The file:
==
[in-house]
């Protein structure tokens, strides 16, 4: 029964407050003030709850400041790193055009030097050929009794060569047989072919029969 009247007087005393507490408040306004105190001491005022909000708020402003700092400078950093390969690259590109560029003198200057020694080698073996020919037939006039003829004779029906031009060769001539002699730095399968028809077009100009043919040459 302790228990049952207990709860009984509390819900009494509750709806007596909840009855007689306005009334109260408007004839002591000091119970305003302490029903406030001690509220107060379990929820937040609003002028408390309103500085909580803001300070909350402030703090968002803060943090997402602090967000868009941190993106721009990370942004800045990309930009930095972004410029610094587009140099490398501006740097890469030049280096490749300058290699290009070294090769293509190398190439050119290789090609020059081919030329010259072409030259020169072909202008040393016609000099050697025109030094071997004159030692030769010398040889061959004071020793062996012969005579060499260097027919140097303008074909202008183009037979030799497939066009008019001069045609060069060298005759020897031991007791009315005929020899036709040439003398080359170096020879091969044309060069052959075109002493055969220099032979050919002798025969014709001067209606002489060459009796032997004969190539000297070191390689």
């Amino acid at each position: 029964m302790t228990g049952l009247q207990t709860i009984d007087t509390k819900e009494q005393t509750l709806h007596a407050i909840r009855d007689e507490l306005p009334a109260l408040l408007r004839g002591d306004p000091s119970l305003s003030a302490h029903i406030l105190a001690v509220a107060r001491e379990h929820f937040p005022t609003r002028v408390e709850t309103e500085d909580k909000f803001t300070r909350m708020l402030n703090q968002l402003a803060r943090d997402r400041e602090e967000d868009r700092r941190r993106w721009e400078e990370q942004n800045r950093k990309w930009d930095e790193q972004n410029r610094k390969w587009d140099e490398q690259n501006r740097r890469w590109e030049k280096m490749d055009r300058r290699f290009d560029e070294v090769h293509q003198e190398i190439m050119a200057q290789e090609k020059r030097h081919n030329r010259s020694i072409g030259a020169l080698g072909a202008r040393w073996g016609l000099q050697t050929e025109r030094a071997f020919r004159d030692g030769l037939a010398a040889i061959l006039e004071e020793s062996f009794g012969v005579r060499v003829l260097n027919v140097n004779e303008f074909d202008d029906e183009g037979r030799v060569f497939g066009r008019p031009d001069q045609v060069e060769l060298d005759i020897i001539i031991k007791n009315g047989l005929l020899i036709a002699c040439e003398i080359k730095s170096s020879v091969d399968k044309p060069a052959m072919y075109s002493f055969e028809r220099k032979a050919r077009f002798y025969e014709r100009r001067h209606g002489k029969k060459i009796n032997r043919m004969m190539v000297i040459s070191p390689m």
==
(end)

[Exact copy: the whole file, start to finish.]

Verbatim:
[in-house]
């Protein structure tokens, strides 16, 4: 029964407050003030709850400041790193055009030097050929009794060569047989072919029969 009247007087005393507490408040306004105190001491005022909000708020402003700092400078950093390969690259590109560029003198200057020694080698073996020919037939006039003829004779029906031009060769001539002699730095399968028809077009100009043919040459 302790228990049952207990709860009984509390819900009494509750709806007596909840009855007689306005009334109260408007004839002591000091119970305003302490029903406030001690509220107060379990929820937040609003002028408390309103500085909580803001300070909350402030703090968002803060943090997402602090967000868009941190993106721009990370942004800045990309930009930095972004410029610094587009140099490398501006740097890469030049280096490749300058290699290009070294090769293509190398190439050119290789090609020059081919030329010259072409030259020169072909202008040393016609000099050697025109030094071997004159030692030769010398040889061959004071020793062996012969005579060499260097027919140097303008074909202008183009037979030799497939066009008019001069045609060069060298005759020897031991007791009315005929020899036709040439003398080359170096020879091969044309060069052959075109002493055969220099032979050919002798025969014709001067209606002489060459009796032997004969190539000297070191390689």
């Amino acid at each position: 029964m302790t228990g049952l009247q207990t709860i009984d007087t509390k819900e009494q005393t509750l709806h007596a407050i909840r009855d007689e507490l306005p009334a109260l408040l408007r004839g002591d306004p000091s119970l305003s003030a302490h029903i406030l105190a001690v509220a107060r001491e379990h929820f937040p005022t609003r002028v408390e709850t309103e500085d909580k909000f803001t300070r909350m708020l402030n703090q968002l402003a803060r943090d997402r400041e602090e967000d868009r700092r941190r993106w721009e400078e990370q942004n800045r950093k990309w930009d930095e790193q972004n410029r610094k390969w587009d140099e490398q690259n501006r740097r890469w590109e030049k280096m490749d055009r300058r290699f290009d560029e070294v090769h293509q003198e190398i190439m050119a200057q290789e090609k020059r030097h081919n030329r010259s020694i072409g030259a020169l080698g072909a202008r040393w073996g016609l000099q050697t050929e025109r030094a071997f020919r004159d030692g030769l037939a010398a040889i061959l006039e004071e020793s062996f009794g012969v005579r060499v003829l260097n027919v140097n004779e303008f074909d202008d029906e183009g037979r030799v060569f497939g066009r008019p031009d001069q045609v060069e060769l060298d005759i020897i001539i031991k007791n009315g047989l005929l020899i036709a002699c040439e003398i080359k730095s170096s020879v091969d399968k044309p060069a052959m072919y075109s002493f055969e028809r220099k032979a050919r077009f002798y025969e014709r100009r001067h209606g002489k029969k060459i009796n032997r043919m004969m190539v000297i040459s070191p390689m």